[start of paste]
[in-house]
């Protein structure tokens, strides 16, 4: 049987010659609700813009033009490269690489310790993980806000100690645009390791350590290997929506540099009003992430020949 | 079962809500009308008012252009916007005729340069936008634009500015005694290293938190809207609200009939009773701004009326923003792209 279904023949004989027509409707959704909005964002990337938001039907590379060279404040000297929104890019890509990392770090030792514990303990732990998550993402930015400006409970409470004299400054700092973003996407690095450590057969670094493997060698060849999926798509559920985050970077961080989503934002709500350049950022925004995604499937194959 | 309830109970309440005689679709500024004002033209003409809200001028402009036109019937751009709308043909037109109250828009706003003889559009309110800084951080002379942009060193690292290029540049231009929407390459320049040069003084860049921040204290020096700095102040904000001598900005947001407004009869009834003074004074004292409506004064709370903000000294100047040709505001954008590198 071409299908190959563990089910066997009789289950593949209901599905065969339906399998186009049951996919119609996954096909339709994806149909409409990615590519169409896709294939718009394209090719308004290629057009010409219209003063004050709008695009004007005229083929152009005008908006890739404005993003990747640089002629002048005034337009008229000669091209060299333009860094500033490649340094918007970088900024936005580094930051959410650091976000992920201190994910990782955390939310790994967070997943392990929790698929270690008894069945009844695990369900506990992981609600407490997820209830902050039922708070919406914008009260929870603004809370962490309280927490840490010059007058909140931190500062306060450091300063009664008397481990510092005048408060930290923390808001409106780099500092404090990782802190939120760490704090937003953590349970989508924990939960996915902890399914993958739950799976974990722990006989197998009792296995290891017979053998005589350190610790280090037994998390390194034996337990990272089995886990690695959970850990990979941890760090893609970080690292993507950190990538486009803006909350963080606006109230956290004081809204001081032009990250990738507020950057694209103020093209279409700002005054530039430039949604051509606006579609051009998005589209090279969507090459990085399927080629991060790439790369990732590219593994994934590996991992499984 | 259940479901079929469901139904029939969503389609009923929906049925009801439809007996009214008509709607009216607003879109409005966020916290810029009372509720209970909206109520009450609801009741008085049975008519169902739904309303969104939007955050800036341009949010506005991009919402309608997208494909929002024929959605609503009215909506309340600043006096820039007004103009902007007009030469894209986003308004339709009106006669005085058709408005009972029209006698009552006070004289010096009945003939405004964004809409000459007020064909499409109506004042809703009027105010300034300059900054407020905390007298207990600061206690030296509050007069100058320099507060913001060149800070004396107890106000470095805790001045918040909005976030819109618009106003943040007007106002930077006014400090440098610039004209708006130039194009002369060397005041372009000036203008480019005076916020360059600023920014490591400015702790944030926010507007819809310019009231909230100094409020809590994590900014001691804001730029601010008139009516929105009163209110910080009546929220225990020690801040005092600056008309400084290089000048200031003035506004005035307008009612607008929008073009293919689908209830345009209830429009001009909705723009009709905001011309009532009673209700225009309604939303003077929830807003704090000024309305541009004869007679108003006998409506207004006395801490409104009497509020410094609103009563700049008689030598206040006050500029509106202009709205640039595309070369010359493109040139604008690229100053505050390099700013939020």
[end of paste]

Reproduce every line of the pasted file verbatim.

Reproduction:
[in-house]
């Protein structure tokens, strides 16, 4: 049987010659609700813009033009490269690489310790993980806000100690645009390791350590290997929506540099009003992430020949 | 079962809500009308008012252009916007005729340069936008634009500015005694290293938190809207609200009939009773701004009326923003792209 279904023949004989027509409707959704909005964002990337938001039907590379060279404040000297929104890019890509990392770090030792514990303990732990998550993402930015400006409970409470004299400054700092973003996407690095450590057969670094493997060698060849999926798509559920985050970077961080989503934002709500350049950022925004995604499937194959 | 309830109970309440005689679709500024004002033209003409809200001028402009036109019937751009709308043909037109109250828009706003003889559009309110800084951080002379942009060193690292290029540049231009929407390459320049040069003084860049921040204290020096700095102040904000001598900005947001407004009869009834003074004074004292409506004064709370903000000294100047040709505001954008590198 071409299908190959563990089910066997009789289950593949209901599905065969339906399998186009049951996919119609996954096909339709994806149909409409990615590519169409896709294939718009394209090719308004290629057009010409219209003063004050709008695009004007005229083929152009005008908006890739404005993003990747640089002629002048005034337009008229000669091209060299333009860094500033490649340094918007970088900024936005580094930051959410650091976000992920201190994910990782955390939310790994967070997943392990929790698929270690008894069945009844695990369900506990992981609600407490997820209830902050039922708070919406914008009260929870603004809370962490309280927490840490010059007058909140931190500062306060450091300063009664008397481990510092005048408060930290923390808001409106780099500092404090990782802190939120760490704090937003953590349970989508924990939960996915902890399914993958739950799976974990722990006989197998009792296995290891017979053998005589350190610790280090037994998390390194034996337990990272089995886990690695959970850990990979941890760090893609970080690292993507950190990538486009803006909350963080606006109230956290004081809204001081032009990250990738507020950057694209103020093209279409700002005054530039430039949604051509606006579609051009998005589209090279969507090459990085399927080629991060790439790369990732590219593994994934590996991992499984 | 259940479901079929469901139904029939969503389609009923929906049925009801439809007996009214008509709607009216607003879109409005966020916290810029009372509720209970909206109520009450609801009741008085049975008519169902739904309303969104939007955050800036341009949010506005991009919402309608997208494909929002024929959605609503009215909506309340600043006096820039007004103009902007007009030469894209986003308004339709009106006669005085058709408005009972029209006698009552006070004289010096009945003939405004964004809409000459007020064909499409109506004042809703009027105010300034300059900054407020905390007298207990600061206690030296509050007069100058320099507060913001060149800070004396107890106000470095805790001045918040909005976030819109618009106003943040007007106002930077006014400090440098610039004209708006130039194009002369060397005041372009000036203008480019005076916020360059600023920014490591400015702790944030926010507007819809310019009231909230100094409020809590994590900014001691804001730029601010008139009516929105009163209110910080009546929220225990020690801040005092600056008309400084290089000048200031003035506004005035307008009612607008929008073009293919689908209830345009209830429009001009909705723009009709905001011309009532009673209700225009309604939303003077929830807003704090000024309305541009004869007679108003006998409506207004006395801490409104009497509020410094609103009563700049008689030598206040006050500029509106202009709205640039595309070369010359493109040139604008690229100053505050390099700013939020």